Land Board OKs
outrigger telescopes plan
Some groups contest how UH is
managing the Mauna Kea site
HILO >> The state has rejected a move to block proposed "outrigger" telescopes on Mauna Kea but has called for more hearings on how to manage the summit area.
Rolf Kudritzki, head of the University of Hawaii Institute for Astronomy, called the state Board of Land & Natural Resources ruling, released yesterday, an "important step" toward creating the $50 million project, which would put up to six relatively small telescopes around the two giant Keck telescopes on Mauna Kea.
Members of groups that opposed the project in an earlier courtlike contested-case hearing complained that the public and government agencies will be barred from commenting on management of the summit.
Like an outrigger (support) next to a canoe hull, the six telescopes in 35-foot-high domes would stand next to the two 111-foot Keck domes. Special techniques would combine starlight gathered by the outriggers with starlight from the main telescopes to create extraordinarily clear images.
The outriggers would be built with money from the National Aeronautics and Space Administration. Functioning as landlord of the summit, the University of Hawaii applied to the Land Board for a permit. Attorney Michael Gibson was appointed as a hearing officer when several opponents of the project requested the contested case.
After the hearings, Gibson recommended that the board approve the project but hold more hearings on a management plan. Meanwhile, U.S. District Judge Susan Mollway ruled that a federal environmental assessment for the project was insufficient and a new one should be written. Opponents asked the Land Board to deny a permit for the project based on that.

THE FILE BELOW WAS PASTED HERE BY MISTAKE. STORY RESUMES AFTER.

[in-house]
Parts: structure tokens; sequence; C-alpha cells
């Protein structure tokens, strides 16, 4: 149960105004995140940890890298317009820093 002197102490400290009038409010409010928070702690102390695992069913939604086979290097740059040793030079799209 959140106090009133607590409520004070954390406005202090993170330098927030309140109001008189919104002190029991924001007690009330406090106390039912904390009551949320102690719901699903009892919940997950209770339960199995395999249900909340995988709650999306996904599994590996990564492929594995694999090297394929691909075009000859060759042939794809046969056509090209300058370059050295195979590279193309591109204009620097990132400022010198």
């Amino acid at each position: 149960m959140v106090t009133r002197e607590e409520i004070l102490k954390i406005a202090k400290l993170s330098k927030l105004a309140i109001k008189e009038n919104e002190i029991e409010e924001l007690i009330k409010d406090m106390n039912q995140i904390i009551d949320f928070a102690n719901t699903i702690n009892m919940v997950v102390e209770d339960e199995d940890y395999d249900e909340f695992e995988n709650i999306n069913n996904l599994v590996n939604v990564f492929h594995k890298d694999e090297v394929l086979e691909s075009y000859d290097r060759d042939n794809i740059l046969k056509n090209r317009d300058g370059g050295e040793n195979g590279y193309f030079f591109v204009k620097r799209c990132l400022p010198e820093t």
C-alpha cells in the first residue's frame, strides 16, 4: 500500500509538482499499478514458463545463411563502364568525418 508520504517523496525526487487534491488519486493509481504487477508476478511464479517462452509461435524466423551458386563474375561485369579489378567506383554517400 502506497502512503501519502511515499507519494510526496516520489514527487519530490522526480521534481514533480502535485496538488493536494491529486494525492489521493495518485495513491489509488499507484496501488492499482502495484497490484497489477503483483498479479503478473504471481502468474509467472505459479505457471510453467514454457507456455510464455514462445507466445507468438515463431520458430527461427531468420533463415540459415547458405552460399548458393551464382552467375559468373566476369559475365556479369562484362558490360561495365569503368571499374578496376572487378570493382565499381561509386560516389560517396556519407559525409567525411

The Land Board decision, which rejected the request for a denial of the permit, said Mollway noted that her decision on the federal assessment does not apply to the contested case. Lisa Munger, attorney for the university, said the state environmental assessment is more comprehensive.
Outrigger opponent Kealoha Pisciotta, of Mauna Kea Aina Hou, said this ignores that the state environmental study is based on the flawed federal assessment.
The Land Board decision also calls for renewed consideration of a 30-page management document. Hearing officer Gibson previously rejected that after the university submitted it at the last minute in place of a three-page document.
Pisciotta said the 30-page document merely contains photocopied pages from previous documents going back to 1985. That was the last time the public was allowed to comment on Mauna Kea management, she said.
W.M. Keck Observatory